April 18, 2012

The Blessed Between

This past Sunday was my last Mass at the parish where I have been going since last year. Leaving this little 'help out' has thrown me deeper into the liminal space, the in-between time, that first crashed open when I got the call about the Rome job back in September and realized that I wouldn't be finishing the doctoral program at BC.

At the Mass one of the songs was Dan Schutte's Blest Be The Lord.





Music hooks itself into memory so deeply. For example, I can't hear the Beastie Boys' Ill Communication album without being taken back to another very liminal period, the six weeks or so in between my graduation from college and my first entrance into religious life. Though I have no desire to do so, if I were to listen to the albums House of Pain or the Red Hot Chili Peppers' Mother's Milk, I would certainly be taken right back to the cheap pool hall at University College Galway where I spent so many afternoons in the spring of 1993. Those were the only two records they had, and they alternated loudly and continuously. But a game of 8-Ball was only 35p, so what do you want?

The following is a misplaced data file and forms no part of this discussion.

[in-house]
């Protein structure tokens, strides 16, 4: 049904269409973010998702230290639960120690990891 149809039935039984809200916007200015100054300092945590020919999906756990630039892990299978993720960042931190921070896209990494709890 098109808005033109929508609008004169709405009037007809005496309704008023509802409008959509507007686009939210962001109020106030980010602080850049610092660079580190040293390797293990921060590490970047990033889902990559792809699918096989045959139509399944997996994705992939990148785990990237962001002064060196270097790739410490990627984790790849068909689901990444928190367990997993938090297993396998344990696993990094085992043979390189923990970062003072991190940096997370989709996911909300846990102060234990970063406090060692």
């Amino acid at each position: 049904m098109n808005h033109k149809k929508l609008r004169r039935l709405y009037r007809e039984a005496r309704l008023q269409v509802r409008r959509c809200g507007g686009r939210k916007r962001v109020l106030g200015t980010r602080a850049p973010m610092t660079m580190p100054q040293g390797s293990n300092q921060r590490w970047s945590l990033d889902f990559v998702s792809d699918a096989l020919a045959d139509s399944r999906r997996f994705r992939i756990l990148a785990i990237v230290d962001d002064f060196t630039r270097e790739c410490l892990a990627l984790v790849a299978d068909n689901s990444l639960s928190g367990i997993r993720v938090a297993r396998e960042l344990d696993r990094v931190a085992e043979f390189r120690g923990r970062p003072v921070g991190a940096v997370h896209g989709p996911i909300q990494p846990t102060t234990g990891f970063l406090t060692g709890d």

Of course I would rather have a Graduale romanum or a Liber usualis in my hand than an OCP hymnal and even though Blest Be The Lord is pretty hokey, at least it's a psalm. But in any case it sure takes me back. At the Saturday vigil Mass at Harkness Chapel on the campus of Connecticut College, Blest Be the Lord was in very heavy rotation back in the fall of 1992 when I was a new Catholic. It will probably always remind me of the sense and feel of my neophyte days.

Hearing and singing this song at Mass on Sunday has stuck with me during this week. It has come into prayer as the gratitude for the way a liminal time, in its concentration of endings and beginnings, brings back the clarity and innocence of early inspirations. Grace uses the peculiar openness of the time to re-member the journey of self and the salvation God delights and desires to give.

1 comment:

Barb, ofs said...

That song sticks with me as well; it's one of the first ones I learned to play. Yes, hokey--but I appreciate that a good bit of the early St. Louis Jesuit music was, at least, very Scriptural. I'll take "hokey but scriptural" over "hokey and questionable" any day of the week.